This paper deals with modifications made to predictive methods used by Texas Gas in modeling pressure losses for compressor station yard piping. Using the traditional Darcy equation and traditional equivalent lengths for various components, we found that predicted pressure loss was underestimated by up to 50 percent. Because of this large discrepancy between predicted and measured results, which has also been noted by other transmission companies, a testing program was initiated at several of our compressor facilities. Modifications to equivalent lengths for various fittings and to pressure loss correlations for other components related to station yard piping will be discussed. With these modifications, overall losses for common piping networks found within Texas Gas compressor stations can be predicted much more accurately. Through computerization, results are obtained much faster and with greater consistency.


Over the past couple years, Texas Gas has devoted a significant amount of resources in the study of pressure losses in its compressor station piping and components. Initially, concerns over excessive pressure losses were brought about by increased turbine throughputs as a result of modifications made to existing turbines and replacements of turbines to improve fuel efficiency. The more efficient turbines were handling higher throughputs, but this increased piping pressure losses, eliminating some of the fuel savings gained through turbine modification. Turbine replacement at our Clarksdale, Mississippi (See Figure I), compressor station increased throughputs in the turbine piping to levels in excess of 1,500 MMcf/d. Preliminary testing showed pressure losses of ten to thirteen psi for flows of 1,100 to 1,250 MMcf/d, respectively. About the time tests were conducted at Clarksdale, another transmission company had requested a research project of the American Gas Association to study methods used to predict station piping pressure losses. In the transmission company's findings, calculated losses were seen to be underestimated by about 50 percent. After learning this, calculations were made for our test data. This paper will explain steps taken by Texas Gas to modify station piping pressure loss calculations to more accurately predict pressure losses in common Texas Gas station piping systems. Testing Program To address the problems encountered in compressor station piping losses. a committee was set up with the specific objectives in mind:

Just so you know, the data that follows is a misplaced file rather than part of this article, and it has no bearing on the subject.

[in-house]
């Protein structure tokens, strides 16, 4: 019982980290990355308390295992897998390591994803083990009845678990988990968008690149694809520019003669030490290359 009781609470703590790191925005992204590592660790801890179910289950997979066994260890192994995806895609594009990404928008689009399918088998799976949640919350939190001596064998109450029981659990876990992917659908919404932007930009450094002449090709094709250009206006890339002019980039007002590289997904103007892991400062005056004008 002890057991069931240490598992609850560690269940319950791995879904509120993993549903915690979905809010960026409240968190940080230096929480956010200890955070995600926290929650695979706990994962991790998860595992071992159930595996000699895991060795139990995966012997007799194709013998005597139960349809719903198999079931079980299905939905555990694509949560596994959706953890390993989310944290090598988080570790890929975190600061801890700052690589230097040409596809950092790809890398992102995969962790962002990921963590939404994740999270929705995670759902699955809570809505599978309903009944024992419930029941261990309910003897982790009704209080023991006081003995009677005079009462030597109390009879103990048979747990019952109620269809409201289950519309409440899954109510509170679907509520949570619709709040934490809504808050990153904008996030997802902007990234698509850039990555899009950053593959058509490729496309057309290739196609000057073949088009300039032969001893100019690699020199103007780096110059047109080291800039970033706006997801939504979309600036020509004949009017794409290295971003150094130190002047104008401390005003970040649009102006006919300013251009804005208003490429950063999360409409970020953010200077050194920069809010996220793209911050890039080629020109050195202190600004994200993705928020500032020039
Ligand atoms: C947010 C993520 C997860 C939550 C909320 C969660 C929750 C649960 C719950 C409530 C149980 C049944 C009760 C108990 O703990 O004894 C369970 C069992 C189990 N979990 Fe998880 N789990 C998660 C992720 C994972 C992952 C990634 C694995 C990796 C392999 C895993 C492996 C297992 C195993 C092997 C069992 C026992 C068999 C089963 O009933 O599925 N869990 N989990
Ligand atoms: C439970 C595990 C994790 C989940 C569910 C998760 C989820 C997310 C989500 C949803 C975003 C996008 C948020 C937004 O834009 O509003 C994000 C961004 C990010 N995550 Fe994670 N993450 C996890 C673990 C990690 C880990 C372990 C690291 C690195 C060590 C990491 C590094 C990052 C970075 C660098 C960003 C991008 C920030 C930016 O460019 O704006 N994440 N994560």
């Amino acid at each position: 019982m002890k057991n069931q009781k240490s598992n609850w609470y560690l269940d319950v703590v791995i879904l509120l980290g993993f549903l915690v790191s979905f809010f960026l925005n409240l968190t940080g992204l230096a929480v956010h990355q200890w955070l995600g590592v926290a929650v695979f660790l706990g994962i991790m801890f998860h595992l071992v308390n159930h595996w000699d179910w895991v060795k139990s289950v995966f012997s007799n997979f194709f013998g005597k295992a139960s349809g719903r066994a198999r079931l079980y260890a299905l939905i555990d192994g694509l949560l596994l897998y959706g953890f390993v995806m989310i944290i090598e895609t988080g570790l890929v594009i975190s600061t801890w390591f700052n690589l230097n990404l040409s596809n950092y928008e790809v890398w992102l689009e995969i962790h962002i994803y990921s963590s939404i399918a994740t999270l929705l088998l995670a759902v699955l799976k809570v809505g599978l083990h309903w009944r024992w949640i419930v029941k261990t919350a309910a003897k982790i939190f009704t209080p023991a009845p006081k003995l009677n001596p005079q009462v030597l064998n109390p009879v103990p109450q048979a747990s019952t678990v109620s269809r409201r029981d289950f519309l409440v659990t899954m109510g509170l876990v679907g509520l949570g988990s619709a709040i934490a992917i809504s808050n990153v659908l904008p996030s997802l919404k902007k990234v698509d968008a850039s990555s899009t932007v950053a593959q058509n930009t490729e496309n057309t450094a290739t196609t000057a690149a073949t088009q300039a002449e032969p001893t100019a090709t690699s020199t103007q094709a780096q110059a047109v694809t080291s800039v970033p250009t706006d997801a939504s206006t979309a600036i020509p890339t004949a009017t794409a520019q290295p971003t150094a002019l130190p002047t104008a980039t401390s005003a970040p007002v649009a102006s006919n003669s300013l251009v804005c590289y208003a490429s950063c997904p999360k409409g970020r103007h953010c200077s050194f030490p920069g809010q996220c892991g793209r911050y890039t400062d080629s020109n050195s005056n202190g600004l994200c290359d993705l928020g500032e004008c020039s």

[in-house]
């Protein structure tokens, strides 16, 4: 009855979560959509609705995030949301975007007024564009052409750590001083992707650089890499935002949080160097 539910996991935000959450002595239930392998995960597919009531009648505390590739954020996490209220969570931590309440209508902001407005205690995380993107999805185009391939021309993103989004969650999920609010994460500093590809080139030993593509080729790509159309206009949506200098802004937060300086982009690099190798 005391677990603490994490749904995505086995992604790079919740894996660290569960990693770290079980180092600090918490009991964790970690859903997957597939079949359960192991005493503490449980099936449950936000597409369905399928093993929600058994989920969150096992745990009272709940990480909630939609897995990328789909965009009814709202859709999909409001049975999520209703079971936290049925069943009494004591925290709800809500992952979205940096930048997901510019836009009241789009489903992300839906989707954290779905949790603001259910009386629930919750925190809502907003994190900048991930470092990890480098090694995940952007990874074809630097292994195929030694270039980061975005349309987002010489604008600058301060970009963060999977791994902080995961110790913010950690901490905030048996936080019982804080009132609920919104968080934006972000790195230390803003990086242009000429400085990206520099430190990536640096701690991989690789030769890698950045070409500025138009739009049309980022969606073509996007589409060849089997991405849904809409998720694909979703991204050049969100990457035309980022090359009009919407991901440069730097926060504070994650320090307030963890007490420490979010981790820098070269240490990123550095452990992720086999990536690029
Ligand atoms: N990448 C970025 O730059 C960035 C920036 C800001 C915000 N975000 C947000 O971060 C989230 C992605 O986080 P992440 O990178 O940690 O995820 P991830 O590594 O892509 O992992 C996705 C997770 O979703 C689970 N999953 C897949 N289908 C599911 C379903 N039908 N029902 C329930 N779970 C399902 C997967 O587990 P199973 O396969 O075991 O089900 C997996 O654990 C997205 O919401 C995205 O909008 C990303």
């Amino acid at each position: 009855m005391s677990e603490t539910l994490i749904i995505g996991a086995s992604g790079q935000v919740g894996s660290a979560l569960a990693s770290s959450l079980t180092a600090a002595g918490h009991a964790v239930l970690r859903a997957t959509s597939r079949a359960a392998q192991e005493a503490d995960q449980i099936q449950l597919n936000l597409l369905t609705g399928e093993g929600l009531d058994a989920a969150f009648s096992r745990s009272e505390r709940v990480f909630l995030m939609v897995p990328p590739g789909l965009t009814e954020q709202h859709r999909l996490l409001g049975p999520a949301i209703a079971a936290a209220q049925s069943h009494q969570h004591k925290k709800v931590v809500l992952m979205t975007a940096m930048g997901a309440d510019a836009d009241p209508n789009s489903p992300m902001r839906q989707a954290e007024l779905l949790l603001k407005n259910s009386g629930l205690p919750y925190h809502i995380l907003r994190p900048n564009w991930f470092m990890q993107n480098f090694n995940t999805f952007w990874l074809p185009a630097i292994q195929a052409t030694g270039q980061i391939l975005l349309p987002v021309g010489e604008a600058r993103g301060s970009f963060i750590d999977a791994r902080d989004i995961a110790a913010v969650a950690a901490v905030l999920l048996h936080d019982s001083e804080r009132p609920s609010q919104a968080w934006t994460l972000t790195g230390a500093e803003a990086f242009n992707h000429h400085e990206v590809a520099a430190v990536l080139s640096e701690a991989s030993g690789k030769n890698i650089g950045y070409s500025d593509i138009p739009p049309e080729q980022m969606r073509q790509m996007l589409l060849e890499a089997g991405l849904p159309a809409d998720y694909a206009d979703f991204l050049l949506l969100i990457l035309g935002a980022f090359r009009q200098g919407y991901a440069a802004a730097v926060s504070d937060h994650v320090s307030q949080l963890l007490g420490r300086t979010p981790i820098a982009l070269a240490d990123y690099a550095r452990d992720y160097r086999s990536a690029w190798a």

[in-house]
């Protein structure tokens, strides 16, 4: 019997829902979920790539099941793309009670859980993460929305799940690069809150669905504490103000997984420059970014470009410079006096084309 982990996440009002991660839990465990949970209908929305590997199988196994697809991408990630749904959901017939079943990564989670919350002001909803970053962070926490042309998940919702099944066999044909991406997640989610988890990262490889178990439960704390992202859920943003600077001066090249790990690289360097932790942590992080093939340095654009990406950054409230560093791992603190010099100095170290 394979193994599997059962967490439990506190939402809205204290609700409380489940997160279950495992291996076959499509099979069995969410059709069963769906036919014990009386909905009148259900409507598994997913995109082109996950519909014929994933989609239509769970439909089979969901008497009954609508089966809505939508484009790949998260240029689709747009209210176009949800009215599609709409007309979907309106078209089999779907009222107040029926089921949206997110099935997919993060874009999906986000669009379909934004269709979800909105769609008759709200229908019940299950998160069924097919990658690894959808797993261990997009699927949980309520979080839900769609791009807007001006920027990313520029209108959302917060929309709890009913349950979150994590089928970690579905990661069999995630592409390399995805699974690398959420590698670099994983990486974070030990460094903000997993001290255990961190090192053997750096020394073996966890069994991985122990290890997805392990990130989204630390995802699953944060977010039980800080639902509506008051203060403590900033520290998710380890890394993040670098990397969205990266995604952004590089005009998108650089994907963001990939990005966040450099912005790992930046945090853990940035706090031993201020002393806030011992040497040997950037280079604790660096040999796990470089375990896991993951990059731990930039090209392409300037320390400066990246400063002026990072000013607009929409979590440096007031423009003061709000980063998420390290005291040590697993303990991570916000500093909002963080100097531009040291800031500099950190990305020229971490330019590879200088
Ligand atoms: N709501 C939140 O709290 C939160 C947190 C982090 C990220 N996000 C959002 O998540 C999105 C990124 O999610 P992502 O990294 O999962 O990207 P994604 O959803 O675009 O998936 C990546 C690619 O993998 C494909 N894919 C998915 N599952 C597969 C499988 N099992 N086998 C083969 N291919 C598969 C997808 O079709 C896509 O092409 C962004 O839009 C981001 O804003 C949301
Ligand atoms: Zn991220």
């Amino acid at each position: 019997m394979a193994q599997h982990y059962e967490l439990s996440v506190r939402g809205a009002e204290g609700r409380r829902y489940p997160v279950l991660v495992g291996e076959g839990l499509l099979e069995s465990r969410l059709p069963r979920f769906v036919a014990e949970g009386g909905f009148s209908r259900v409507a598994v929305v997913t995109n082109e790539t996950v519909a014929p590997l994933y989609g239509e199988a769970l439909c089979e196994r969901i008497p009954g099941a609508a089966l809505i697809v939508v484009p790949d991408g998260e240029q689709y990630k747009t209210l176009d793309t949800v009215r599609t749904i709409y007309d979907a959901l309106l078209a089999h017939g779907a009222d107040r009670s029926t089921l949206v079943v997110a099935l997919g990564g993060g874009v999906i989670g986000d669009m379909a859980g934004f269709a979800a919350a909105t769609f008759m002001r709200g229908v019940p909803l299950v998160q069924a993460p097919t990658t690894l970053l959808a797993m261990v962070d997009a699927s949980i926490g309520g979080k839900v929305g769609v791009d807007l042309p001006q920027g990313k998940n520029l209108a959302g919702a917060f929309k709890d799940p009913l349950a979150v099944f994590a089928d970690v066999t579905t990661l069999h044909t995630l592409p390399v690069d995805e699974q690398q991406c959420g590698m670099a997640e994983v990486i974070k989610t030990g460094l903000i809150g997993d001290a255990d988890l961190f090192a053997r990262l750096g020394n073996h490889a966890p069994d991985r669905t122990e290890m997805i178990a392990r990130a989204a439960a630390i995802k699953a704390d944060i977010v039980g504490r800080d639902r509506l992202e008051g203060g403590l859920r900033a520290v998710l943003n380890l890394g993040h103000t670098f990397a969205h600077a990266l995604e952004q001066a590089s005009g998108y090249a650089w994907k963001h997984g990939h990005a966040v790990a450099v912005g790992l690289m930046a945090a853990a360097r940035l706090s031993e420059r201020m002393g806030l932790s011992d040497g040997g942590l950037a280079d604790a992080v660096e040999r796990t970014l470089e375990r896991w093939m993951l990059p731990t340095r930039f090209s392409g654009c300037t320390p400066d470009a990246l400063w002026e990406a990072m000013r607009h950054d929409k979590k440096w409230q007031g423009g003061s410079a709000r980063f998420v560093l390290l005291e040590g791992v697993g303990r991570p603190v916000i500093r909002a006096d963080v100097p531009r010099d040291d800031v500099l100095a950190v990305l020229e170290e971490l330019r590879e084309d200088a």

1. Verify previously calculated results for suction piping and set up a testing program to collect data for use in correlation modifications.

  2. Modify existing correlation methods to provide more reliable predictions in a shorter period of time.

  3. Suggest possible solutions to relieve excessive pressure losses in station piping determined with the use of revised correlation methods.

  4. Determine the effectiveness of implemented piping modifications. Our Hardinsburg, Kentucky, compressor station was chosen 8S the prime test site for a couple of reasons. First was its close proximity to the main office in Owensboro. Secondly, the number I turbine (T-I) was scheduled for replacement the following summer, so pressure taps could be installed at several points on its piping network without any long-term negative considerations.

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